It was a very important film for me. I loved shooting it. We were very lucky that it found critical and popular support. It’s a film that I was really happy to be a part of. It was a very special film. It was a personal film. It was a film that really affected people deeply.
Starring: Ethan Hawke, Sam Neill, Willem Dafoe
Directed by: Michael Spierig (“Undead”) and Peter Spierig (“Undead”)
Written by: Michael Spierig (“Undead”) and Peter Spierig (“Undead”)
It’s nice to see vampires back on the big screen that don’t talk about their feelings and sparkle like Edward Cullen and all his “Twilight” pals. But even on the opposite end of the blood-sucking spectrum, “Daybreakers” isn’t what fans of the genre should consider pushing vampirism narrative into new territory (here vamps harvest humans for blood, which is running out in their vampire-run world). The problems is, filmmaking brothers Michael and Peter Spierig aren’t really sure whether or not they wanted to make a really grotesque horror movie or an action film with comedic riffs. The mix seems unbalanced and trite. There is one scene where a hungry vampire-type creature breaks into a kitchen for a late-night fleshy snack, which is fairly frightening. Other than that there is not much entertainment value “Daybreakers” can offer aside from the gallons of blood it splatters in 98 minutes of straight-to-DVD-quality type writing.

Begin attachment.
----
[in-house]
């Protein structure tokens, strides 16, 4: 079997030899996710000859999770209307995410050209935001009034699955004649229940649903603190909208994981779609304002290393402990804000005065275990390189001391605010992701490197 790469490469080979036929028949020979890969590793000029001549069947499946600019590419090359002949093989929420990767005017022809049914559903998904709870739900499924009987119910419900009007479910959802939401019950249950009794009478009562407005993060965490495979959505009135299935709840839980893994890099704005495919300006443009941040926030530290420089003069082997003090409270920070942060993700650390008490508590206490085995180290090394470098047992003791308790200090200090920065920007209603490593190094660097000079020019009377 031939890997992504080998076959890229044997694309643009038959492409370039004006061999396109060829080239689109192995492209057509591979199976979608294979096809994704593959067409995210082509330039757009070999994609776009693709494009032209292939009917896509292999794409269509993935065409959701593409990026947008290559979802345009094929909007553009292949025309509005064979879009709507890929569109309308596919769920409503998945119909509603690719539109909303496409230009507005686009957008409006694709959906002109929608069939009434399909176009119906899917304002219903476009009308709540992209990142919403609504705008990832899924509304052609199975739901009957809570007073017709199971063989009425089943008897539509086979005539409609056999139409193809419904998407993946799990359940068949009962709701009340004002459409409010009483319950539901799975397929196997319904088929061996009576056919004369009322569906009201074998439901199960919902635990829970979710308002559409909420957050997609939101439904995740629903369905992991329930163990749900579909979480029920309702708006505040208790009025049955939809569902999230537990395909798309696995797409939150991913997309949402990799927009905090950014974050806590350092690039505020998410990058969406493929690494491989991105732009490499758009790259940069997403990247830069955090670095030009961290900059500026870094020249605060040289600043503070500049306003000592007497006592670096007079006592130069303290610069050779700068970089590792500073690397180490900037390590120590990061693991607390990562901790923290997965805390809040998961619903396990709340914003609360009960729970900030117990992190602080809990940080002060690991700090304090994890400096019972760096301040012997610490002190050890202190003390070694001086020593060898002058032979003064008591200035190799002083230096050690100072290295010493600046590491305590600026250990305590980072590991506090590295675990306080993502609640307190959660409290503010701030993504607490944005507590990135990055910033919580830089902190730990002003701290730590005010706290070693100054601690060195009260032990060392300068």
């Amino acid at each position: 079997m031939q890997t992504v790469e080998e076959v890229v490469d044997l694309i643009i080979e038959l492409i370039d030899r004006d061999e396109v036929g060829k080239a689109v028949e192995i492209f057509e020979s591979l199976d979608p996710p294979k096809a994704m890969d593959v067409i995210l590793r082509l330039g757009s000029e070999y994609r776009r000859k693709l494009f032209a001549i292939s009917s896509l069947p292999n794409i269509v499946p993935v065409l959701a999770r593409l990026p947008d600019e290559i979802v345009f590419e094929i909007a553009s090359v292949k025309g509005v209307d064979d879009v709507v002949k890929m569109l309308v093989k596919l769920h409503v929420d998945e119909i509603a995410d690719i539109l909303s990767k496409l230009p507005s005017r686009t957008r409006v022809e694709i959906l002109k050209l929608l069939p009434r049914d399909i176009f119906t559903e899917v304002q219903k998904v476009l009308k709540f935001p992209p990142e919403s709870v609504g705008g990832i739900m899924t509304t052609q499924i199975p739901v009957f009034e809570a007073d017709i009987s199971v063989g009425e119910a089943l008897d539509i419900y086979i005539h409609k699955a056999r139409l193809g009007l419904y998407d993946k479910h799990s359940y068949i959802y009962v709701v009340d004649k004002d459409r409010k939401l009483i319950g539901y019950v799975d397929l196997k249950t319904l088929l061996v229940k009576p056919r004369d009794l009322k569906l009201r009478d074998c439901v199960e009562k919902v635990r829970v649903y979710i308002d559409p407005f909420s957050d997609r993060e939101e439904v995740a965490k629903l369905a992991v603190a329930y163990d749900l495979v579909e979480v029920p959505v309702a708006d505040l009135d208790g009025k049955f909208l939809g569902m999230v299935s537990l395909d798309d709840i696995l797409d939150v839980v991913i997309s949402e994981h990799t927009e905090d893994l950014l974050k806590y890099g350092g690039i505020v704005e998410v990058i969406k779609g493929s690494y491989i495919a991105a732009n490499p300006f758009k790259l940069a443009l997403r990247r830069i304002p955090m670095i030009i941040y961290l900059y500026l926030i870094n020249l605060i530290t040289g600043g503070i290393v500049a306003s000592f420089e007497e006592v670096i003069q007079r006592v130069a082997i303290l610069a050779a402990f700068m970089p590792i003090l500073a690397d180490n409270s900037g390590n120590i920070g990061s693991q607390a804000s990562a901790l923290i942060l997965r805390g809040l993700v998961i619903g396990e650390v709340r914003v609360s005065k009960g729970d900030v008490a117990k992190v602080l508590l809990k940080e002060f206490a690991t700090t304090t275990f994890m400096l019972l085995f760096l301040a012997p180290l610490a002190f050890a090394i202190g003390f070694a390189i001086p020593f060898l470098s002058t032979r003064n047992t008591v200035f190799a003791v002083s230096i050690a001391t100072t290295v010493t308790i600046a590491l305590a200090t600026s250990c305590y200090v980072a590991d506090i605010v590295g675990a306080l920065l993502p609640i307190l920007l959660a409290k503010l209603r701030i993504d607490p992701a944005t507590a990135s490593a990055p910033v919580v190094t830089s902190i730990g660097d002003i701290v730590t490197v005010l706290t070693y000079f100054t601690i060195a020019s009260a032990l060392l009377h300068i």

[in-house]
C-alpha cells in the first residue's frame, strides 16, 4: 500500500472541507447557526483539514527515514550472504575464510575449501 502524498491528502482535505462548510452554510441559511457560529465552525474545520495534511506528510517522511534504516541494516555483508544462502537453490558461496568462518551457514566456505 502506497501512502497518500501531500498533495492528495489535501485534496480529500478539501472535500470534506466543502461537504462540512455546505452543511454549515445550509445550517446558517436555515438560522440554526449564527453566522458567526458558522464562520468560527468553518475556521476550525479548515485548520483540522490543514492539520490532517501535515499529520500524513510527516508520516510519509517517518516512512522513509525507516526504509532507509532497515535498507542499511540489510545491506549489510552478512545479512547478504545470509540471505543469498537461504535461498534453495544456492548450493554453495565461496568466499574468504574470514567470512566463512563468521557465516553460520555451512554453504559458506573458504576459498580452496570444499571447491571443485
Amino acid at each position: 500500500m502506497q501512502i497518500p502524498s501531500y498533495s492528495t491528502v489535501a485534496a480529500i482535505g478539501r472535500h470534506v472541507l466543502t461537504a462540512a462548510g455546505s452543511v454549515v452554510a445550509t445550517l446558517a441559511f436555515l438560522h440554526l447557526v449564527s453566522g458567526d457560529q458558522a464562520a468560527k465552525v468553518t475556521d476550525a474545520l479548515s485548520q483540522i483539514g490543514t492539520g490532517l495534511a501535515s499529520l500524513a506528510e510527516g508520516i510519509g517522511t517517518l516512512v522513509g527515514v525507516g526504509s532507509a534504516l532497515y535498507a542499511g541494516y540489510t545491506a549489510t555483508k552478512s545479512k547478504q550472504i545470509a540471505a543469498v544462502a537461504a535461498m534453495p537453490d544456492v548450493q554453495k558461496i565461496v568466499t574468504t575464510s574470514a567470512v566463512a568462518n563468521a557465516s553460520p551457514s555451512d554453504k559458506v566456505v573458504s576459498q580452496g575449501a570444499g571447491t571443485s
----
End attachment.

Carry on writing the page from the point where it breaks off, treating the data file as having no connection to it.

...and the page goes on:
Starring: Willem Dafoe and Charlotte Gainsbourg
Directed by: Lars Von Trier (“Dogville”)
Written by: Lars Von Trier (“Dancer in the Dark”)
Between the immaculate photography and unsettling performances by Williem Dafoe and Charlotte Gainsbourg, controversial filmmaker Lars Von Trier is a shocking tale of emotional-numbing agony. In “Antichrist,” Dafoe and Gainsbourg play a married couple (only known as He and She in the credits) who immerse themselves into the wilderness after their baby dies tragically. In the forest, which they call Eden, the couple must come to terms with their loss as Gainsbourg’s character slowly falls into madness (her parallels between sex and violence are jolting). While the visuals are vivid and beautiful (and at times sick and shocking), Von Trier delivers what could be best described as a curiosity piece. He’s definitely a filmmaker with a unique view, but one that has missed the mark here when looking for a way to combine his aesthetic with his sensationalism.